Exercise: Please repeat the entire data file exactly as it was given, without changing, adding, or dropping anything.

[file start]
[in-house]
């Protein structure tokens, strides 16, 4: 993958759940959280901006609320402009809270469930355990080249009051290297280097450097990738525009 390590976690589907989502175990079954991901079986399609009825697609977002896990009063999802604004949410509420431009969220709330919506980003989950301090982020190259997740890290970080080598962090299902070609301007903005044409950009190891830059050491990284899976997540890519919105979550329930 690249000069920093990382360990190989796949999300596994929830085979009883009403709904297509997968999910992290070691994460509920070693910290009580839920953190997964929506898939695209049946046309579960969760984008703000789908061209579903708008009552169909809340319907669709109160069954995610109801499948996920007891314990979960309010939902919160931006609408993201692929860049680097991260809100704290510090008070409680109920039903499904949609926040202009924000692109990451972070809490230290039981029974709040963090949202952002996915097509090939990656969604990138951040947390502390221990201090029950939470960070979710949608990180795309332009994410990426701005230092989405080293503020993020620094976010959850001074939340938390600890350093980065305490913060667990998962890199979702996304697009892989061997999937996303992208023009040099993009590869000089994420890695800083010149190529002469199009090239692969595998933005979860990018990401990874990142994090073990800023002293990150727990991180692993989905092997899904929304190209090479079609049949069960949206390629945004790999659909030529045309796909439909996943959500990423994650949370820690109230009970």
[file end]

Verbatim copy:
[in-house]
């Protein structure tokens, strides 16, 4: 993958759940959280901006609320402009809270469930355990080249009051290297280097450097990738525009 390590976690589907989502175990079954991901079986399609009825697609977002896990009063999802604004949410509420431009969220709330919506980003989950301090982020190259997740890290970080080598962090299902070609301007903005044409950009190891830059050491990284899976997540890519919105979550329930 690249000069920093990382360990190989796949999300596994929830085979009883009403709904297509997968999910992290070691994460509920070693910290009580839920953190997964929506898939695209049946046309579960969760984008703000789908061209579903708008009552169909809340319907669709109160069954995610109801499948996920007891314990979960309010939902919160931006609408993201692929860049680097991260809100704290510090008070409680109920039903499904949609926040202009924000692109990451972070809490230290039981029974709040963090949202952002996915097509090939990656969604990138951040947390502390221990201090029950939470960070979710949608990180795309332009994410990426701005230092989405080293503020993020620094976010959850001074939340938390600890350093980065305490913060667990998962890199979702996304697009892989061997999937996303992208023009040099993009590869000089994420890695800083010149190529002469199009090239692969595998933005979860990018990401990874990142994090073990800023002293990150727990991180692993989905092997899904929304190209090479079609049949069960949206390629945004790999659909030529045309796909439909996943959500990423994650949370820690109230009970």